"We do not seek conflict with Iran or any other country," Trump tells reporters in the Oval Office.Politicsread more
While earnings usually come in substantially ahead of expectations — as much as 4 or 5 percentage points is not unusual — the downward direction in the outlook doesn't speak...Earningsread more
Goldman Sachs says there's still life left in value investing, especially with the Federal Reserve set to cut rates again.Marketsread more
Shopify debuts a new network to help it compete with Amazon.Marketsread more
"We missed being the dominant mobile operating system by a very tiny amount. We were distracted during our antitrust trial. We didn't assign the best people to do the work,"...Technologyread more
Sen. Bernie Sanders announced a plan Monday to forgive the country's $1.6 trillion outstanding student loan tab, intensifying the higher education policy debate in the 2020...Personal Financeread more
A judge told Michael Flynn's new lawyer and prosecutor they should let him know by Aug. 31 if he is ready to be sentenced for lying to the FBI.Politicsread more
Some traders think the energy rally is about to wane, despite the sector being one of June's big winners.ETF Edgeread more
The world's most innovative district will include less of Google.Technologyread more
Stocks with this one feature are poised to crush the market after a rate cut, according to Goldman Sachs.Marketsread more
Nineteen billionaires release a letter asking the 2020 presidential candidates to support a tax on America's richest families.Economyread more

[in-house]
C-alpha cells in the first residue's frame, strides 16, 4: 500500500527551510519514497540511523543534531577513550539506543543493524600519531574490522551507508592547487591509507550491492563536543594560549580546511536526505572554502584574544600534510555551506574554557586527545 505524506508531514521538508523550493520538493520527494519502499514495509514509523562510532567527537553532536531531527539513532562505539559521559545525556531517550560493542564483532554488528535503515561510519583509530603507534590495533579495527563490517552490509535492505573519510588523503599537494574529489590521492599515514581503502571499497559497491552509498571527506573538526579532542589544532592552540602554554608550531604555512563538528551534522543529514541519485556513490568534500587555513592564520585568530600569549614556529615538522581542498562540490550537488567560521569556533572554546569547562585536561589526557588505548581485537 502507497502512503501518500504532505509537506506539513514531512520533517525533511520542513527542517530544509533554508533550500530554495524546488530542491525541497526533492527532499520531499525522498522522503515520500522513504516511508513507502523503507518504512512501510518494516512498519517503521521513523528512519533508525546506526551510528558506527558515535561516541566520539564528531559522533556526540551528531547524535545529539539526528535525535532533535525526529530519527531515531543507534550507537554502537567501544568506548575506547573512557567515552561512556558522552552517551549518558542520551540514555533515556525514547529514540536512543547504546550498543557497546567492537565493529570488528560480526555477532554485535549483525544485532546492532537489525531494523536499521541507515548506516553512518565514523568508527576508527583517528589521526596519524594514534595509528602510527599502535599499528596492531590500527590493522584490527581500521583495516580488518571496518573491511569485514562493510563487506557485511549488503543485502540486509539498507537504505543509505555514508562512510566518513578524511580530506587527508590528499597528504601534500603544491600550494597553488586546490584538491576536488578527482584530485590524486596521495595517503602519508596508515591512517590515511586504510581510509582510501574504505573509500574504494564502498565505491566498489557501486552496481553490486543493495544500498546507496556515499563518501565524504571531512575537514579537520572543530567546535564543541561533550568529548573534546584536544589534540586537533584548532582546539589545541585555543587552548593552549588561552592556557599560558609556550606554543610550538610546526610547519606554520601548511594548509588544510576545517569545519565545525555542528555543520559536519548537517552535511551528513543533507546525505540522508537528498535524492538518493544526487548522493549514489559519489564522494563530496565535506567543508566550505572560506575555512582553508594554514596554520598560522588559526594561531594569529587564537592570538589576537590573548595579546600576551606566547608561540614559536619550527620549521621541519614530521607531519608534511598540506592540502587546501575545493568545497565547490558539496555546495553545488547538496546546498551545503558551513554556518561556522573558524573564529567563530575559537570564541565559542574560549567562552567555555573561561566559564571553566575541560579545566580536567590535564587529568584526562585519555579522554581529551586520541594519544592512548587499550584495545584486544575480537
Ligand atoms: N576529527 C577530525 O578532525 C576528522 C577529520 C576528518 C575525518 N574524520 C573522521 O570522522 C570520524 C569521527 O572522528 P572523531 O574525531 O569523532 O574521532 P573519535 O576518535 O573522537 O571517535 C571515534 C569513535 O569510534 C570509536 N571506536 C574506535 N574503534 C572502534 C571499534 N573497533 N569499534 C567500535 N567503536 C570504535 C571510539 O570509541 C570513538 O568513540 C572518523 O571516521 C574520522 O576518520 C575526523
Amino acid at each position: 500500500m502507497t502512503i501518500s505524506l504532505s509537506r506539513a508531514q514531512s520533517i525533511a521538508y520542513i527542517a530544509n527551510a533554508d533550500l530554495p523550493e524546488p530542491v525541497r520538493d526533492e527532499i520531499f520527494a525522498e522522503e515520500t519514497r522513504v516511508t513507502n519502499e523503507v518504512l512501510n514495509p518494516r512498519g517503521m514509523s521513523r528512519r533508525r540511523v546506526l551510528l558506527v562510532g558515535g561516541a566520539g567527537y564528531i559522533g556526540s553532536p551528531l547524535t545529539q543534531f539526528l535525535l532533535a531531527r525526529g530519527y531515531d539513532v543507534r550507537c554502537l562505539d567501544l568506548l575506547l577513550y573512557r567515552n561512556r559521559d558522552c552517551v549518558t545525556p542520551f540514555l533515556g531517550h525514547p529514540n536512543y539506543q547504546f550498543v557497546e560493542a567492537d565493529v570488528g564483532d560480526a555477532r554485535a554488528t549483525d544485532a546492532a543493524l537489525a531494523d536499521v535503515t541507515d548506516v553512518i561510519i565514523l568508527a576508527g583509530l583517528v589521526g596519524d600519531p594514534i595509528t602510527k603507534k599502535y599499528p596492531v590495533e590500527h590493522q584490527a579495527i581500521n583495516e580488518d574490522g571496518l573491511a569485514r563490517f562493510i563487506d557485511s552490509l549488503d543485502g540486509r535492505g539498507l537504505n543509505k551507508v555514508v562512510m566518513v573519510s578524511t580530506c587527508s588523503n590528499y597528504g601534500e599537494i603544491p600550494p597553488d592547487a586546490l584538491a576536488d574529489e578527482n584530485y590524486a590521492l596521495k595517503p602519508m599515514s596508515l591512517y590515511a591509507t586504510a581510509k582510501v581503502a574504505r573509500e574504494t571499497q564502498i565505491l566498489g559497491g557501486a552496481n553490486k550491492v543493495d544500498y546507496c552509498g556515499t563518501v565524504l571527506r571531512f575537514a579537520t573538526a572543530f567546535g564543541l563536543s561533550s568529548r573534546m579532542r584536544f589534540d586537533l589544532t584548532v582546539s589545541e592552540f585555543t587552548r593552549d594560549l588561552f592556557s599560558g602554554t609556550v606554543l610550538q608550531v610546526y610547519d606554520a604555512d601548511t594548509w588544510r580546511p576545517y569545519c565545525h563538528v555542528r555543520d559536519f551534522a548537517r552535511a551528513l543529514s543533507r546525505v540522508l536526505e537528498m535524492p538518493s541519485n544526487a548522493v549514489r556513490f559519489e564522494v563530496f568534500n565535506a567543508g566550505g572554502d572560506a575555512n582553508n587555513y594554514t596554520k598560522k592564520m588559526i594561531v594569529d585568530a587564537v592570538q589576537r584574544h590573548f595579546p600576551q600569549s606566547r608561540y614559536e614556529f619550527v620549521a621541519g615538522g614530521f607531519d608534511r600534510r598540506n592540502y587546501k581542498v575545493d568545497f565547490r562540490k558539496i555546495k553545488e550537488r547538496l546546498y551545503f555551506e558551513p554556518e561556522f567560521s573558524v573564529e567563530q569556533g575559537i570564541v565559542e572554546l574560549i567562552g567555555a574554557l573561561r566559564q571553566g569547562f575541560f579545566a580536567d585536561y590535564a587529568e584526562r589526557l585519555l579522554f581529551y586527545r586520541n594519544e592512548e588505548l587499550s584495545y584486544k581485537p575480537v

Bitcoin is still a buy despite its continued losses, blockchain venture capitalist Spencer Bogart told CNBC.
The digital currency's increased number of use cases is proof that the popular form of money is being institutionalized.
"Every major bank is trying to do something in the space," Bogart, a partner at Blockchain Capital, told CNBC's "Fast Money " on Friday.
"Either they're going to be offering bitcoin to their clients, they're working on a custody platform or they're opening up a trading desk," he added. "A deeper institutionalization of bitcoin is overall positive," he said.
Still, the coin has seen better days. After surging last December to around $19,500, bitcoin has declined more than 50 percent since the start of the year. On Thursday, amid increased regulatory scrutiny in the cryptocurrency space, the coin fell yet again — this time below $8,000, where bitcoin had hovered for several weeks. Late Friday, bitcoin changed hands around $7,400.
Regardless, Bogart said it's still a buy. In fact, he said it's the only coin traders should be buying as the coin becomes more mainstream.
Many of the other forms of cryptocurrency, Bogart said, are "over-promising and under-delivering. Meanwhile you have a few that are kind of excelling at their use cases. Bitcoin being one of them."
Bogart recommended selling coins like Cardano, TRON, IOTA and NEO.
"A lot of those tokens are overvalued," Bogart said. "They could be go up significantly, but they also have significant headwind."
Alternatives like ethereum, ripple, bitcoin cash and EOS, however, he described as "neutral" — and he told investors to hold for now.
Bogart said he's especially cautious with ethereum, which he said has a lot of overhang because so many initial coin offerings (ICOs) have been built on top of ethereum. He pointed out that if the ICOs don't work out, that could be bad news for the platform its built on.
Bitcoin, however, should "at least" end above $10,000 by the end of the year, Bogart said, but he acknowledged that the even the large-cap coin could face some headwind.
"But when I look out over the next year, two years, I mean the story is very much materializing," he said of bitcoin increasing value.
"Could bitcoin trade lower? Certainly," Bogart said. "But do I think it will be higher a year from now? Absolutely."